Pedro de la Rosa celebrated his 100th GP last weekend in Monza, albeit thirteen years after he made his Formula One racing debut. He has an impressive repertoire of teams he has driven for including Jordan, Sauber and McLaren, and he now races for HRT. At the end of 2011 it was announced that de la Rosa had signed a two year deal to race for the Spanish team, and so we should see him on the grid into 2013, allowing him to add more races to his tally. He joins the likes of Lewis Hamilton and Heikki Kovalainen, who also celebrated their 100th GP this year, in reaching the milestone. This week he faces Scrutineering so read on for a look at his career, his season so far, and what the fans think!
De la Rosa took a slightly unconventional route to Formula One, making his racing debut with radio controlled cars. He won the European radio-controlled off road championship in 1983 and 1984, and he was the runner-up in the world championship in 1986. It wasn’t until 1988, when he was 17, that he took up karting – much later than other Formula One drivers. In 1989 he became Formula Fiat Uno champion, moving to the Spanish Formula Ford 1600 in 1990, where he wasted no time in taking that championship as well. He took part in the Spanish Formula Renault Championship in 1991, where he finished fourth, before moving to the Great Britain championship in 1992, adding another championship win to his collection. In 1993 and 1994 he took part in British Formula Three, with sixth being his best finish, before becoming champion in the All-Japan Formula Three championship in 1995, and finishing third in the Macau GP. During his time in British Formula Three, a young Christian Horner (now Red Bull Team Principal) was racing in the National Class.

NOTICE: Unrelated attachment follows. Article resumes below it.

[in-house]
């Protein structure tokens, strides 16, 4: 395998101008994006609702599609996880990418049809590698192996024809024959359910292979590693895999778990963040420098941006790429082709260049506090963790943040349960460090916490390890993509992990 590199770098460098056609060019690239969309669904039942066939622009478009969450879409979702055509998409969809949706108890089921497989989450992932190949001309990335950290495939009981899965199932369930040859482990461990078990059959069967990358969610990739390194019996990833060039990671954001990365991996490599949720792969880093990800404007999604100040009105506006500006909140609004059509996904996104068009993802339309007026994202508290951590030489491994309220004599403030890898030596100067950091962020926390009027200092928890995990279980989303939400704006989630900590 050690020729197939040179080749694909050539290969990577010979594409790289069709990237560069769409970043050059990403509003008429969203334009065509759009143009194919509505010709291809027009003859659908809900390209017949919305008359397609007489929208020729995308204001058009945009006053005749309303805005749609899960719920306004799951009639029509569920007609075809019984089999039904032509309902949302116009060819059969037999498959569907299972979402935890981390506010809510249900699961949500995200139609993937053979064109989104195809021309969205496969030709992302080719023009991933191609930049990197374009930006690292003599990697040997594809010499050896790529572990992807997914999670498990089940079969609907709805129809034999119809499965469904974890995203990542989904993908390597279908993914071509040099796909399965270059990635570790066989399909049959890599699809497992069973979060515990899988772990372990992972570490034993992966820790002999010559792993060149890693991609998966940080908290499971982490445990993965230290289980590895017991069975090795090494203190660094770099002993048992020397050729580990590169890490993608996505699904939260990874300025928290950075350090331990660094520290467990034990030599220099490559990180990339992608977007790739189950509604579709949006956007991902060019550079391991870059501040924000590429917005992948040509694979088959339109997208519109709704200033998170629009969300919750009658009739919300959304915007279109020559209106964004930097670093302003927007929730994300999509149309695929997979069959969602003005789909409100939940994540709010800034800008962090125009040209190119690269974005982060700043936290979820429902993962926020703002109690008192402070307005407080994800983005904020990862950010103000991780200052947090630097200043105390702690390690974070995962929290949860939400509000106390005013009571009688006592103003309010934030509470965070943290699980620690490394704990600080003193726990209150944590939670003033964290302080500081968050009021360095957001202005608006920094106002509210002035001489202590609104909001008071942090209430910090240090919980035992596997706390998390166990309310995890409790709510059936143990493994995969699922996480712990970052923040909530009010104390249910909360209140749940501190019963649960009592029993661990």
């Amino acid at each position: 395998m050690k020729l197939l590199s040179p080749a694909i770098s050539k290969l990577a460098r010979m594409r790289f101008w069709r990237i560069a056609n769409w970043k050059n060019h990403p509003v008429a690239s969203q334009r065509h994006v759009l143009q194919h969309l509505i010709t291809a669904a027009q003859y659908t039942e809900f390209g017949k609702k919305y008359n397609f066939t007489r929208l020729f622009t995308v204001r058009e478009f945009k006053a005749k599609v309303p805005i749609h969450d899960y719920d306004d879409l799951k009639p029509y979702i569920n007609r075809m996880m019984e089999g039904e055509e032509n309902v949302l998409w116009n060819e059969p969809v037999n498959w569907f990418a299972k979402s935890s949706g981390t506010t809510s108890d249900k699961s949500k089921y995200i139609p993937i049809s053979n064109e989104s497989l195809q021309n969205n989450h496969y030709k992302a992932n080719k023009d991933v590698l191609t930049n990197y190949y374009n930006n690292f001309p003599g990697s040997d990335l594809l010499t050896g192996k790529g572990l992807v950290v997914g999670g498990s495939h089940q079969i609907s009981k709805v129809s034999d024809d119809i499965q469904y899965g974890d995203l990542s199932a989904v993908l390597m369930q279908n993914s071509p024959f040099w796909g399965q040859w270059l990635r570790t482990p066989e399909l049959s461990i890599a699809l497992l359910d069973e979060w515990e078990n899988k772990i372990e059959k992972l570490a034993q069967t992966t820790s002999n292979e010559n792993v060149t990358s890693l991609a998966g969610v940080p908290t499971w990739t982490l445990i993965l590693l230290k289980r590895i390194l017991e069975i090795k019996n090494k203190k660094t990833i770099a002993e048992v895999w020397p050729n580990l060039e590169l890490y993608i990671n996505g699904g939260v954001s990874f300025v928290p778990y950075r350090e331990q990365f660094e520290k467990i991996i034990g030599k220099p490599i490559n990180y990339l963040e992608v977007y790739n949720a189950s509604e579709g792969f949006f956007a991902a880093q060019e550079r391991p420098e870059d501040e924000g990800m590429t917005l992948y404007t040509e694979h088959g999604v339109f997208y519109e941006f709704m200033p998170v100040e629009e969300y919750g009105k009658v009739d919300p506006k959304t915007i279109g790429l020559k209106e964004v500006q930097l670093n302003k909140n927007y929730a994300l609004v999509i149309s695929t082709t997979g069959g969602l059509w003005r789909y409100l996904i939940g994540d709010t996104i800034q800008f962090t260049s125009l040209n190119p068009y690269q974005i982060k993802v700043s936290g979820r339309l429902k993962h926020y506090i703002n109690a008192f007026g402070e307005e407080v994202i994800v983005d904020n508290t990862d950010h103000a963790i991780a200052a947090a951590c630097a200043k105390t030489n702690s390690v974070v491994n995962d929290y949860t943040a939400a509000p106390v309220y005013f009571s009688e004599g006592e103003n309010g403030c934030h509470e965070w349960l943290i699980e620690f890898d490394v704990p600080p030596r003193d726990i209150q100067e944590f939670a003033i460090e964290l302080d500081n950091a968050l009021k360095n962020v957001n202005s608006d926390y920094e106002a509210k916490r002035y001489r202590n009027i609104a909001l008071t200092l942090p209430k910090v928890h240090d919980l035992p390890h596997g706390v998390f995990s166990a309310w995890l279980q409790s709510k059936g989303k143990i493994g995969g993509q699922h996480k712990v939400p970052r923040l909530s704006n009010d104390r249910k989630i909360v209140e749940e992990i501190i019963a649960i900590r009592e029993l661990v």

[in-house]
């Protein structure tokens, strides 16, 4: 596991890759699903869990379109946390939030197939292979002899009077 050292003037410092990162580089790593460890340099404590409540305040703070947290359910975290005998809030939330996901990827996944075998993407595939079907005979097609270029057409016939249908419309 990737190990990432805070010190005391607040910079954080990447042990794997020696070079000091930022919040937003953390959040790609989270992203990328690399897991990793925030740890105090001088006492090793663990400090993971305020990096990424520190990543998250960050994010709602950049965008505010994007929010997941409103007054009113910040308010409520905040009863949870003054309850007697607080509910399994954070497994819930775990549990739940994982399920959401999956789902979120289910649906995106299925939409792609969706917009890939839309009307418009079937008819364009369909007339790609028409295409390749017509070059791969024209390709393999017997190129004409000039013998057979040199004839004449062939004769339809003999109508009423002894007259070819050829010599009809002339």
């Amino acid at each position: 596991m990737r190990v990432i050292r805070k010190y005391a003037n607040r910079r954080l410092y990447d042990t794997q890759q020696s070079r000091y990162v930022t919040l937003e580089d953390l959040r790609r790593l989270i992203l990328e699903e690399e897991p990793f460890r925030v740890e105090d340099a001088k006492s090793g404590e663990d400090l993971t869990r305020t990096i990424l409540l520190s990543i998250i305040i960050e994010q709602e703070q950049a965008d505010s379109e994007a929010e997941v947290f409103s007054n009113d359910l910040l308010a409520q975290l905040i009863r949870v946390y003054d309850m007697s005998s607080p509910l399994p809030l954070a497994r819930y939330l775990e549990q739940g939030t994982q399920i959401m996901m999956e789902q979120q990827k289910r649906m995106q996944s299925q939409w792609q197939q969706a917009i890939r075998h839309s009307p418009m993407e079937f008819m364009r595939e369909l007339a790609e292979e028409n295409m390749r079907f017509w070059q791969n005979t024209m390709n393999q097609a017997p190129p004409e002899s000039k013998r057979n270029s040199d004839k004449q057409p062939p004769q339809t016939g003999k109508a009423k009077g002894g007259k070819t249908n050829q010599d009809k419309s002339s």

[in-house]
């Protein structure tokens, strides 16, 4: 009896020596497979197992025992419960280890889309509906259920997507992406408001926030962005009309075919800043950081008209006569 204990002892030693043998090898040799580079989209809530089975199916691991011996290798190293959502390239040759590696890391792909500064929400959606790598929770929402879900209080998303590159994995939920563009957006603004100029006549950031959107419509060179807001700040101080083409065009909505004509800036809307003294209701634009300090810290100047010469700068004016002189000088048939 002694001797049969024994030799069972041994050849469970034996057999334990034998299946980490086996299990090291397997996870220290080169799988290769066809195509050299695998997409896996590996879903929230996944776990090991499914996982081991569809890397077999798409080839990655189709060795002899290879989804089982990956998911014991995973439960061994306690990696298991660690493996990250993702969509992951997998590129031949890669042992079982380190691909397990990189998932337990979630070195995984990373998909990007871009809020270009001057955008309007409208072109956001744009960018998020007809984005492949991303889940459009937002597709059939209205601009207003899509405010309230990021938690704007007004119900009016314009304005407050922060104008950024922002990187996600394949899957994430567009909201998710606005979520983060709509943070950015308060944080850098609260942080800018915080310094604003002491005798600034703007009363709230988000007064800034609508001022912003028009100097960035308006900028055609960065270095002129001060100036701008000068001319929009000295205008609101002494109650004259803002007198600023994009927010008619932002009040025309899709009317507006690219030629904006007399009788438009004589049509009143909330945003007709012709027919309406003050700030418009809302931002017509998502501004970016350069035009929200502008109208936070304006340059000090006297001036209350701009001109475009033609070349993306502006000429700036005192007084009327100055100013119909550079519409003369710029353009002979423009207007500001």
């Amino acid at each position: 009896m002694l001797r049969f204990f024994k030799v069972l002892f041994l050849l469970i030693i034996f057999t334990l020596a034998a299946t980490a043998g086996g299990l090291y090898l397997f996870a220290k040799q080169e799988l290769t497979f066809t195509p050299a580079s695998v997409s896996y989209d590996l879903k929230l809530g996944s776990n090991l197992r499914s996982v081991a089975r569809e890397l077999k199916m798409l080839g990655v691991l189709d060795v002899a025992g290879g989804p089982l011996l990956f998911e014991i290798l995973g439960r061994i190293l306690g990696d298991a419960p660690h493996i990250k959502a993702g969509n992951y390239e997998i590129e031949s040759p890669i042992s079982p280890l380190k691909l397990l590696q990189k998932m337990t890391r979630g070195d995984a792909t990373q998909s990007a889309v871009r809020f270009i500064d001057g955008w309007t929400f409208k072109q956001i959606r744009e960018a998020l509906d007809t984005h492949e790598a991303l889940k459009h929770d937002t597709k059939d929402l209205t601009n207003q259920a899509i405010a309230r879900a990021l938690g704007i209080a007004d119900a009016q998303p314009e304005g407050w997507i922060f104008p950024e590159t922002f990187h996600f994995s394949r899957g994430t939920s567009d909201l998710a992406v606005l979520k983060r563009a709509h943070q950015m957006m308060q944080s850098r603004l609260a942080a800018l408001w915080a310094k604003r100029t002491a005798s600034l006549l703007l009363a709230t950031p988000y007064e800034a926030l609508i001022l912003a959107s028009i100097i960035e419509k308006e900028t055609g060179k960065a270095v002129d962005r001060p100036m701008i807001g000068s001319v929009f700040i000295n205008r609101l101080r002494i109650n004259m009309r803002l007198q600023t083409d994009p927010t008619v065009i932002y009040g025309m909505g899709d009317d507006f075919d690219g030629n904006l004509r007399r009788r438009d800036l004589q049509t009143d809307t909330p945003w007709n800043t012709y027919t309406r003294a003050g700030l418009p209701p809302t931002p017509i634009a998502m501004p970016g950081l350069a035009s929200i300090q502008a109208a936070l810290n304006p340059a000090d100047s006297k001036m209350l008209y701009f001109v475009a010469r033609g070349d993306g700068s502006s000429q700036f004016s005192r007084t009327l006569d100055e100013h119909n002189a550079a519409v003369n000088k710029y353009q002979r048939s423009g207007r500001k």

In 1996 and 1997 de la Rosa raced in the Formula Nippon championship, finishing 8th in his first season and coming first in his second. He also won the All-Japan GT championship, adding another title to his already impressive tally. In the space of nine years he had accumulated seven titles in the various championships he took part in.
In 1998 de la Rosa was signed up by the Jordan team as a test driver. At that time they were running Damon Hill and Ralf Schumacher in the championship, and de la Rosa completed a significant amount of testing for the team, on their way to fourth in the constructors championship.
Arrows (1999 – 2000)
In 1999, de la Rosa joined the Arrows team, partnering Toranosuke Takagi for his first year of Formula One racing. He scored points on his debut, and is one of only a handful of current Formula One driver, such as Lewis Hamilton, Kimi Räikkönen, and Nico Rosberg who have done so, picking up a point for sixth place at the Australian GP. He finished 18th overall in the championship, and moved up to 16th in 2000 when he remained with the team, this time with Jos Verstappen as his team-mate.
Prost/Jaguar (2001 – 2002)
De la Rosa lost his Arrows seat to Enrique Bernoldi for the 2001 season and so moved to Prost as test driver. However, when Gastón Mazzacane was fired from Prost and replaced by Luciano Burti, this left a free seat at the Jaguar team, which de la Rosa promptly filled from round five onwards in 2001, and retained it for 2002, partnering former Ferrari driver Eddie Irvine.
McLaren (2003 – 2009, 2011)